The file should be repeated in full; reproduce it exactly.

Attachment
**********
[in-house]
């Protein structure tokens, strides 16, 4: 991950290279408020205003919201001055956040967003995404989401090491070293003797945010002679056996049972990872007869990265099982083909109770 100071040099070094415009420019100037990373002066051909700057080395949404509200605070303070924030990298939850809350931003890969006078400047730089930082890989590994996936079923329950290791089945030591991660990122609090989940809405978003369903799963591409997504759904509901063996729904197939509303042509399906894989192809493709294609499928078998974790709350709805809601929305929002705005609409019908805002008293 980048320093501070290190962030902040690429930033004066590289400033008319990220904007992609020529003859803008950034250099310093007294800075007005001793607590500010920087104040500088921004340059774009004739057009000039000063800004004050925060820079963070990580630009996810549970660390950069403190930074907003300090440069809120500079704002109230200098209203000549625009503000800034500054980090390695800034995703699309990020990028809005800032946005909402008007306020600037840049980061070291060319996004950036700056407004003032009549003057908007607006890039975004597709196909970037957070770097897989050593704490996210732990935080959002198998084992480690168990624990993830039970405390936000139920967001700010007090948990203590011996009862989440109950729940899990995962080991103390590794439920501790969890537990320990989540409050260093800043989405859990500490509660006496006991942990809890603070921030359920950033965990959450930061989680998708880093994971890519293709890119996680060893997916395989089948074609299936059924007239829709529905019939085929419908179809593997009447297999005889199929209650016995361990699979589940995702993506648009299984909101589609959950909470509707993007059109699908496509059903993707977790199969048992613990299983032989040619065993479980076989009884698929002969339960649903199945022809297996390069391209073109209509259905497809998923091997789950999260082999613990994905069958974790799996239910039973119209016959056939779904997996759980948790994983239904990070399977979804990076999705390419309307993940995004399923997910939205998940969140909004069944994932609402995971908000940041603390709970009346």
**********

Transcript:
[in-house]
């Protein structure tokens, strides 16, 4: 991950290279408020205003919201001055956040967003995404989401090491070293003797945010002679056996049972990872007869990265099982083909109770 100071040099070094415009420019100037990373002066051909700057080395949404509200605070303070924030990298939850809350931003890969006078400047730089930082890989590994996936079923329950290791089945030591991660990122609090989940809405978003369903799963591409997504759904509901063996729904197939509303042509399906894989192809493709294609499928078998974790709350709805809601929305929002705005609409019908805002008293 980048320093501070290190962030902040690429930033004066590289400033008319990220904007992609020529003859803008950034250099310093007294800075007005001793607590500010920087104040500088921004340059774009004739057009000039000063800004004050925060820079963070990580630009996810549970660390950069403190930074907003300090440069809120500079704002109230200098209203000549625009503000800034500054980090390695800034995703699309990020990028809005800032946005909402008007306020600037840049980061070291060319996004950036700056407004003032009549003057908007607006890039975004597709196909970037957070770097897989050593704490996210732990935080959002198998084992480690168990624990993830039970405390936000139920967001700010007090948990203590011996009862989440109950729940899990995962080991103390590794439920501790969890537990320990989540409050260093800043989405859990500490509660006496006991942990809890603070921030359920950033965990959450930061989680998708880093994971890519293709890119996680060893997916395989089948074609299936059924007239829709529905019939085929419908179809593997009447297999005889199929209650016995361990699979589940995702993506648009299984909101589609959950909470509707993007059109699908496509059903993707977790199969048992613990299983032989040619065993479980076989009884698929002969339960649903199945022809297996390069391209073109209509259905497809998923091997789950999260082999613990994905069958974790799996239910039973119209016959056939779904997996759980948790994983239904990070399977979804990076999705390419309307993940995004399923997910939205998940969140909004069944994932609402995971908000940041603390709970009346």